Syria summit urges humanitarian action
US Secretary of State Clinton (R) meets with (L-R) Turkey’s FM Davutoğlu, United Arab Emirates’ FM Sheikh Abdullah bin Zayed al-Nahyan and British FM Hague. Turkish journalists (inset) protest the killings of their colleagues in the Syrian government’s violence. Reuters photoWestern and Arab nations called on Damascus to allow humanitarian aid to be delivered to Syrian civilians while also recognizing the Syrian National Council as a legitimate representative of the Syrian people during Feb. 24’s “Friends of Syria” meeting in Tunis.
More than 60 nations and international institutions gathered in Tunisia for the first at “Friends of Syria” conference. Russia and China, which vetoed U.N. Security Council resolutions against Syrian President Bashar al-Assad, both refused to attend.
An updated draft declaration from the meeting called on the Syrian regime to “immediately cease all violence” and allow the United Nations to provide humanitarian access to Syria for civilians affected by the violence, a diplomat told the Hürriyet Daily News.
The draft declaration, which was to be endorsed after the Daily News went press, supported Syrian the opposition by recognizing the Syrian National Council but failed to recognize it as the sole legitimate representative of the Syrian people. The group recognized the council “as a legitimate representative of Syrian people.” The draft also committed the “Friends of Syria” to “increase its engagement” with the Syrian opposition.
It called for an inclusive political transition and the establishment of a “national united administration” in Syria, endorsing an Arab League plan that foresees al-Assad handing power to a deputy as a prelude to elections.
Despite the agreement, the Saudi delegation withdrew from the meeting due to a lack of activity and because focusing on humanitarian aid was insufficient, Al-Arabiya TV reported. However, Turkish diplomates later stated that this was untrue.
The “Friends of Syria” stepped up calls for establishing a “Syrian humanitarian forum” to coordinate efforts on humanitarian aid. The forum plans to meet in Cairo on March 5, the diplomat said. Qatar raised the need of humanitarian corridors into Syria. However, since establishing a humanitarian corridor into Syria was difficult due to the government’s rejection, the conference was just demanding humanitarian access for the moment, the diplomat said. “Humanitarian assistance should be enforced along with human protection. But it’s early to talk on that option,” another diplomat told the Daily News.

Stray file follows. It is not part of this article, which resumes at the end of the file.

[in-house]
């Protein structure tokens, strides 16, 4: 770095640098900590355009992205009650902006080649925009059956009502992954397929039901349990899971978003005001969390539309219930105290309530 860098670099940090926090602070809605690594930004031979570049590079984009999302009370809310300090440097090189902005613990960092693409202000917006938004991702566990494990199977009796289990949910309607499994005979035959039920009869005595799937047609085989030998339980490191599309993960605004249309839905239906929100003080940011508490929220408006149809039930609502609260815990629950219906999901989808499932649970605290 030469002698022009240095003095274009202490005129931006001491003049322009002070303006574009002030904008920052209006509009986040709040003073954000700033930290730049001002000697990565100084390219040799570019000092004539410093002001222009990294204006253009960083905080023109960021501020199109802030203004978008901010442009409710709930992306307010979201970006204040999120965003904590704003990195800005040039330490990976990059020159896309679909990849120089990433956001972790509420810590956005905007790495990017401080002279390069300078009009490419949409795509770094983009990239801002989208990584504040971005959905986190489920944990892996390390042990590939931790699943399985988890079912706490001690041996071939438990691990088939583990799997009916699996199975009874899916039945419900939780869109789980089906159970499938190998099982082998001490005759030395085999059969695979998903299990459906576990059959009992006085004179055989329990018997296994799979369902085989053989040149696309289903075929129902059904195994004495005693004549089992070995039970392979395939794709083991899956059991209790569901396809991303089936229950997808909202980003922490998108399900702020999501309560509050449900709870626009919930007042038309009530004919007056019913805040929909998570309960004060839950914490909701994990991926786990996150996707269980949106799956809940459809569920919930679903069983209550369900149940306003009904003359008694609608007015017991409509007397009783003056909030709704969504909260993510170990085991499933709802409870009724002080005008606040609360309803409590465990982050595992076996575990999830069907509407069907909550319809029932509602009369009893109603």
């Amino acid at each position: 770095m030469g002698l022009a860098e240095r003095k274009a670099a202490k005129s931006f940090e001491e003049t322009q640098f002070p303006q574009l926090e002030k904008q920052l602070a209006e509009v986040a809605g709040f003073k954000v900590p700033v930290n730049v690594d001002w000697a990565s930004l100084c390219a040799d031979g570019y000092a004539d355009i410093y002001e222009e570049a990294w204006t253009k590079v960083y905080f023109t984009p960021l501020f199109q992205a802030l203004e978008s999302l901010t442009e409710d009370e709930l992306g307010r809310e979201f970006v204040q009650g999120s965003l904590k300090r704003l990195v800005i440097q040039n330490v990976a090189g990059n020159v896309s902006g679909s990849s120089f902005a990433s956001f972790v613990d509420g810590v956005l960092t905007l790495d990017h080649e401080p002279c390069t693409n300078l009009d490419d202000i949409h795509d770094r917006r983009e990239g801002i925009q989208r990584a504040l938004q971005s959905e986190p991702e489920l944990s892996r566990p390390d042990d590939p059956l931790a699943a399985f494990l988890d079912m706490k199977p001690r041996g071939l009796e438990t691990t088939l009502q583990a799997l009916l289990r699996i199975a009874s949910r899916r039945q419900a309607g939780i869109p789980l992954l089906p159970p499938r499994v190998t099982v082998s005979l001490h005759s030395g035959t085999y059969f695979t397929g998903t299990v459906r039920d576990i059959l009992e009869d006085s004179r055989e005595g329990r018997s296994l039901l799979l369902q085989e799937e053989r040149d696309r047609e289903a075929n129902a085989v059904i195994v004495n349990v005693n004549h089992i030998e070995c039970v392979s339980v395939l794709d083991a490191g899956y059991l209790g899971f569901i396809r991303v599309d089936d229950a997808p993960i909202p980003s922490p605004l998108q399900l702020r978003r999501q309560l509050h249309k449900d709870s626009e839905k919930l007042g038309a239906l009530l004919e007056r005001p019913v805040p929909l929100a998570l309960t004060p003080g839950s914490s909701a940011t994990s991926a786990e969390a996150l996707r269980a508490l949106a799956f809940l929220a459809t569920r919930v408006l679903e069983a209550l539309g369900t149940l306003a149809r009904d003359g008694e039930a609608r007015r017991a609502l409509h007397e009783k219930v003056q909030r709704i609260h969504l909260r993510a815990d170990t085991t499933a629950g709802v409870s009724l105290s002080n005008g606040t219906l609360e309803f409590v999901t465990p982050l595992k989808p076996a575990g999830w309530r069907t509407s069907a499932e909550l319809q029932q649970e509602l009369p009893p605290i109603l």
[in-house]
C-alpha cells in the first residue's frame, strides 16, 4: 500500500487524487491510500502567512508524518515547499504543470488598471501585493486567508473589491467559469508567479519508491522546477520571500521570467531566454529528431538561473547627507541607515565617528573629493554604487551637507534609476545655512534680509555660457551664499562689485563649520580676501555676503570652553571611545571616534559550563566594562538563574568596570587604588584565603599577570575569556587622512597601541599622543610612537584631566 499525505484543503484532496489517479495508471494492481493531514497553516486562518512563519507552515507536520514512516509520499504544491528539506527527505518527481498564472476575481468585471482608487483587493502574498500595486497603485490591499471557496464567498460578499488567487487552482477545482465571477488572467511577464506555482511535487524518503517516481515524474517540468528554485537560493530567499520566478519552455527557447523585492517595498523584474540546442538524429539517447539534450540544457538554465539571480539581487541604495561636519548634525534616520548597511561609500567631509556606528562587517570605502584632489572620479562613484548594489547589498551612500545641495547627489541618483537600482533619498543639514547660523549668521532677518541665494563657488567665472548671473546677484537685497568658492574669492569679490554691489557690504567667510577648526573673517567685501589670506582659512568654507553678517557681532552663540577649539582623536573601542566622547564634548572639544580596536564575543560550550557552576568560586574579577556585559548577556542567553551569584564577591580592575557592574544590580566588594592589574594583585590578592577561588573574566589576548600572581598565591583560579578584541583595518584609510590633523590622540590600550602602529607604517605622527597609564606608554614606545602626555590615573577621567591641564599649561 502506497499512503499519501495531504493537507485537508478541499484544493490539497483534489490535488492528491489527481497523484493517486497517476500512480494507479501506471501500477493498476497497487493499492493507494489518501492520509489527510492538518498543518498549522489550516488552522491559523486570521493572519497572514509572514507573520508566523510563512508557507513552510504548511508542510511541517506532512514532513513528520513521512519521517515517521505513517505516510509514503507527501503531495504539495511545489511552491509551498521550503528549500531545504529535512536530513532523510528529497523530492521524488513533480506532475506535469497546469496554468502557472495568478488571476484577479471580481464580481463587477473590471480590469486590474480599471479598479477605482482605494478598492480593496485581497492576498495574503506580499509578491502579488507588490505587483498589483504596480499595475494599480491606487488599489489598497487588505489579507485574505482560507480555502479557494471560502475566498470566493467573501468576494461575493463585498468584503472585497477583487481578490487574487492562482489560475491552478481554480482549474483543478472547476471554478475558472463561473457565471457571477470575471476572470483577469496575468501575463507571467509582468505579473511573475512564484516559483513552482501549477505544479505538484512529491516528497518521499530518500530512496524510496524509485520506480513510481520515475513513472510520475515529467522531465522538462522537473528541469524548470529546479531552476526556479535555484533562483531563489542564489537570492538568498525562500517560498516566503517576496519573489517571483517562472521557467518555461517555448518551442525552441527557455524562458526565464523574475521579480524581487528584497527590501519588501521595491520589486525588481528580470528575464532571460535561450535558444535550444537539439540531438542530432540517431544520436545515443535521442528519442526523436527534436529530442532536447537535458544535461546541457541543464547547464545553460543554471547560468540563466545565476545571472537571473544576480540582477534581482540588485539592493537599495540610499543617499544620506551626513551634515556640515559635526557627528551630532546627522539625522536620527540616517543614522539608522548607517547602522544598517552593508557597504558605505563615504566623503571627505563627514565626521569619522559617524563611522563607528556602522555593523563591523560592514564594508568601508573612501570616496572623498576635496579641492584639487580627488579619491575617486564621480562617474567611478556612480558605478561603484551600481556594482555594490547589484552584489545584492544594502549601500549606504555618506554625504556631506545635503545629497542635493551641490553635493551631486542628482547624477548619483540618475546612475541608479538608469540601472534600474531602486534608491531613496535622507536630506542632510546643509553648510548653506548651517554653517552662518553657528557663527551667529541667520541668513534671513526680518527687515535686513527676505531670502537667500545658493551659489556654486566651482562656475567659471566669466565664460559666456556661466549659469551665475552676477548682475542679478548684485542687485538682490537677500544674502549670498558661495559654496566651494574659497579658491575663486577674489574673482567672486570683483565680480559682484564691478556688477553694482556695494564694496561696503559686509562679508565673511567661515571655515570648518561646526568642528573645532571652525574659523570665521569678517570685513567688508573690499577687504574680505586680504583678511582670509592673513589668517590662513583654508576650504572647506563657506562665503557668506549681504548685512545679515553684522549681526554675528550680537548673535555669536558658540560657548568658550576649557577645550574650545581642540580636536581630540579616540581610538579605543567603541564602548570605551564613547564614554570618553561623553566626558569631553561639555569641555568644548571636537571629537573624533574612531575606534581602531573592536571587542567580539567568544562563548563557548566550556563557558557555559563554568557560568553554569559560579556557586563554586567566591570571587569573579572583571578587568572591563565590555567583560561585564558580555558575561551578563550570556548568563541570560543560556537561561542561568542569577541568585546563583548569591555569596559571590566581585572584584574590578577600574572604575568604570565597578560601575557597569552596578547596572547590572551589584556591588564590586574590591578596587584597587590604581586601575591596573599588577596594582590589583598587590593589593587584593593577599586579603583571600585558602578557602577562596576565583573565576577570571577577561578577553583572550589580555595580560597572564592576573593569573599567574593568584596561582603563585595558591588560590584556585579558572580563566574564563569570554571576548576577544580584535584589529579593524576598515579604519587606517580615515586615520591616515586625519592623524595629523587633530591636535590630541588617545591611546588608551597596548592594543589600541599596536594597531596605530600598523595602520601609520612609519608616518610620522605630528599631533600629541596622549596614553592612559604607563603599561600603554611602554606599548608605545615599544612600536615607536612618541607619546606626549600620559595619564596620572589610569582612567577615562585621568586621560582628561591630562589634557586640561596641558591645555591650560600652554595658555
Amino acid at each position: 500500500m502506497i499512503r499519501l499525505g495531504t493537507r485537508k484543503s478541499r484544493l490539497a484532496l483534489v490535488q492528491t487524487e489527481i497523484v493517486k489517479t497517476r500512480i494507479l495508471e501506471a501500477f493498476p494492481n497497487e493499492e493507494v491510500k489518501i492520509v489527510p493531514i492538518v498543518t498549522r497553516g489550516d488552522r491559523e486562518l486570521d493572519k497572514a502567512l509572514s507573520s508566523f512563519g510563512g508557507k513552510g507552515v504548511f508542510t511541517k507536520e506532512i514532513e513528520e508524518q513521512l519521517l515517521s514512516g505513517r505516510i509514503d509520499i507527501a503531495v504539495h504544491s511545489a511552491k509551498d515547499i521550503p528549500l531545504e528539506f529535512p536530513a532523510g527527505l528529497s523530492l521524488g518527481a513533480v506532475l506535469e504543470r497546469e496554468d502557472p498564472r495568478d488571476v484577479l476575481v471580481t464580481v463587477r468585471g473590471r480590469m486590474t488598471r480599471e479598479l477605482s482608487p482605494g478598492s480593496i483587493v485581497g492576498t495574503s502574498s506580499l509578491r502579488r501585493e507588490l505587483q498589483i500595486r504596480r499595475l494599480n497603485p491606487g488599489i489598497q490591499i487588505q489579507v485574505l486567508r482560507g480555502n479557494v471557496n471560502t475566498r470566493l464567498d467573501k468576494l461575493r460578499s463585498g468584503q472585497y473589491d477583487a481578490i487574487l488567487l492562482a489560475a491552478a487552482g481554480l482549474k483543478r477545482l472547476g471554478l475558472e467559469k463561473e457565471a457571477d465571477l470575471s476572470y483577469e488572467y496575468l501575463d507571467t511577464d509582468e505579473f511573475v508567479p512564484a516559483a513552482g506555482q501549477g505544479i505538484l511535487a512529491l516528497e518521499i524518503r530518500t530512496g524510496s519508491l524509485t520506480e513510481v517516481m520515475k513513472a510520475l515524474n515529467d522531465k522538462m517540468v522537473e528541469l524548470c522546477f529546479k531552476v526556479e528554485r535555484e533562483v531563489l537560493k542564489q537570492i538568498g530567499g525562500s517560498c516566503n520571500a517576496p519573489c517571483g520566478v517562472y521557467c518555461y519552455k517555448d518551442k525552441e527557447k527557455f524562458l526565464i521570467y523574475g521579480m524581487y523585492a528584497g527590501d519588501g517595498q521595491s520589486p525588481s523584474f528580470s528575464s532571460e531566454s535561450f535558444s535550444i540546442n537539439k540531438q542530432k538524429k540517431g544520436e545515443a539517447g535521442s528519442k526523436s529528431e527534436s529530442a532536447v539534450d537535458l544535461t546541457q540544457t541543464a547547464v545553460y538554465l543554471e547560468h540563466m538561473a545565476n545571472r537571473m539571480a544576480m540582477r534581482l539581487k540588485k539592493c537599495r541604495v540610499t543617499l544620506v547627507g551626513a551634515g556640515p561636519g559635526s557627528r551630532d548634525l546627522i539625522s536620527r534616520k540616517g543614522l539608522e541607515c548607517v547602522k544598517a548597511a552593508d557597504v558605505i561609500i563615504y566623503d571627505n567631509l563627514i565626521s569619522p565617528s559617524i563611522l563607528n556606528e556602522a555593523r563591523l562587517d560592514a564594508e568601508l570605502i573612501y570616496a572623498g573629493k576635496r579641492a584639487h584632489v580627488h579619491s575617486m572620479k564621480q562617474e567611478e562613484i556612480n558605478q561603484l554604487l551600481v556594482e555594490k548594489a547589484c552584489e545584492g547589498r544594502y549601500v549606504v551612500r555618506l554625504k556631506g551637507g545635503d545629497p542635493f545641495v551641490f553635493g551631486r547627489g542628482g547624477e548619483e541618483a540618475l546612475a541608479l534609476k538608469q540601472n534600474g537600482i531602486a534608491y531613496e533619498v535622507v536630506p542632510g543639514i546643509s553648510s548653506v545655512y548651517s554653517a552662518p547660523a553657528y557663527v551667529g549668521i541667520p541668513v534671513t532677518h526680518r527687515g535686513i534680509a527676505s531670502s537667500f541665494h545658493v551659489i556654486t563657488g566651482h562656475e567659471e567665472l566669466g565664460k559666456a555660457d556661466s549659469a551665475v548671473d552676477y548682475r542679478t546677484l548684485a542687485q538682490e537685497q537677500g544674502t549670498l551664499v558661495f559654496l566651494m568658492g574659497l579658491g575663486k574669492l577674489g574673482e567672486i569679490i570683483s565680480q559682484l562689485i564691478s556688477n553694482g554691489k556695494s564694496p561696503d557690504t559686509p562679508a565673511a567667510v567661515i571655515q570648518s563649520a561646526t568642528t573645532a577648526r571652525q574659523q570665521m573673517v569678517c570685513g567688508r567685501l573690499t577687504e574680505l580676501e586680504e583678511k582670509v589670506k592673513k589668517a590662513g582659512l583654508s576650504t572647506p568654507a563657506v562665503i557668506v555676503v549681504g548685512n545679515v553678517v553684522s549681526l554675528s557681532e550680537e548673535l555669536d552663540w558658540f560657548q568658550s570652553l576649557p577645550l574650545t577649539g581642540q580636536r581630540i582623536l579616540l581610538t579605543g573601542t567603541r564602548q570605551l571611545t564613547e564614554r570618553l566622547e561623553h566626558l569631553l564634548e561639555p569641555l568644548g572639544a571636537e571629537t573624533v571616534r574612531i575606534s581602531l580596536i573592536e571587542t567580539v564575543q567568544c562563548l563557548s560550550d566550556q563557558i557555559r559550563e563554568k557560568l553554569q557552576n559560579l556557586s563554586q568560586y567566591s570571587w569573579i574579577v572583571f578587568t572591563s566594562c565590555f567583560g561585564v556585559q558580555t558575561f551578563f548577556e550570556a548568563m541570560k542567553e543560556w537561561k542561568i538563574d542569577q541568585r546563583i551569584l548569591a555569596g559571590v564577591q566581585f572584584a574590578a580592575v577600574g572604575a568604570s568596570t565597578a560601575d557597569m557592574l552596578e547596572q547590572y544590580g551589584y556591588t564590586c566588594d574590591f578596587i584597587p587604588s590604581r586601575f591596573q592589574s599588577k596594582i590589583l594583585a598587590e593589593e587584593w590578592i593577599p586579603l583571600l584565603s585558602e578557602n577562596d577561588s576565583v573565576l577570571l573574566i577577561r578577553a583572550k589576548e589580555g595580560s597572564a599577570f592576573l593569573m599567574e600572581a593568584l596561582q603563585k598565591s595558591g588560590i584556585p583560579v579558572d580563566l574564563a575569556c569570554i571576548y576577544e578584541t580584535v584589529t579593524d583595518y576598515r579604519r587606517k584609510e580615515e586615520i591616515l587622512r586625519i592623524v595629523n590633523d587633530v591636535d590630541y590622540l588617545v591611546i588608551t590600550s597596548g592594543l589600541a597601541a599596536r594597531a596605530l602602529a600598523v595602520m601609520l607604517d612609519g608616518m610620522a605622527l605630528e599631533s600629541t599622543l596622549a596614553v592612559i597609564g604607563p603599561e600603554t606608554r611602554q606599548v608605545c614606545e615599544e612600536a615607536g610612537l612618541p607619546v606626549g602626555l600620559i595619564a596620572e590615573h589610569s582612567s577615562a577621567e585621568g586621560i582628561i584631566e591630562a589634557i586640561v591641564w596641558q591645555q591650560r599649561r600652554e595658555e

Setting up a fund to collect financial support was also discussed during the meeting, the diplomat said.
The “Friends of Syria” also committed themselves to impose sanctions against Syria that would include travel bans, asset freezes, a halt to purchases of Syrian oil, the ceasing of infrastructure investments and financial services relating to the Syrian administration, a reduction of diplomatic ties and the prevention of arms shipments to Damascus.
Despite calls from the Syrian opposition to be given arms, the friends group is unlikely to publicly endorse the supply of arms because of a general desire to pursue diplomatic means, a diplomat said.
“We see the ‘Group of Friends of the Syrian People’ as an international platform which should function to exert collective diplomatic efforts for the protection of civilians in Syria. Our efforts should, first and foremost, focus on implementing the Arab League’s plan for political transition in Syria,” Foreign Minister Ahmet Davutoğlu said speaking at the gathering.
Turkey will host the next “Friends of Syria” meeting in March, while the third meeting would take place in France, one diplomat said.
Several pro-al-Assad protestors demonstrated in front of the hotel in Tunisia where the meeting took place. Holding up portraits of al-Assad, protestors tried to push their way into the hotel building itself but were held back by security officials.
As Western countries and the Arab League raised concerns about the unity of the Syrian opposition, Syrian National Council head Burhan Ghalioun reassured Syrian Kurds they would have a place in a post-al-Assad Syria, promising decentralized government and the national recognition of Kurdish identity.
“The new Syria will have a decentralized government, thereby enabling local authorities to take control of their affairs,” Ghalioun said.
Davutoğlu also held meetings with Tunisian President Moncef Marzouki and Prime Minister Hamadi Jebali on the sidelines of the gathering.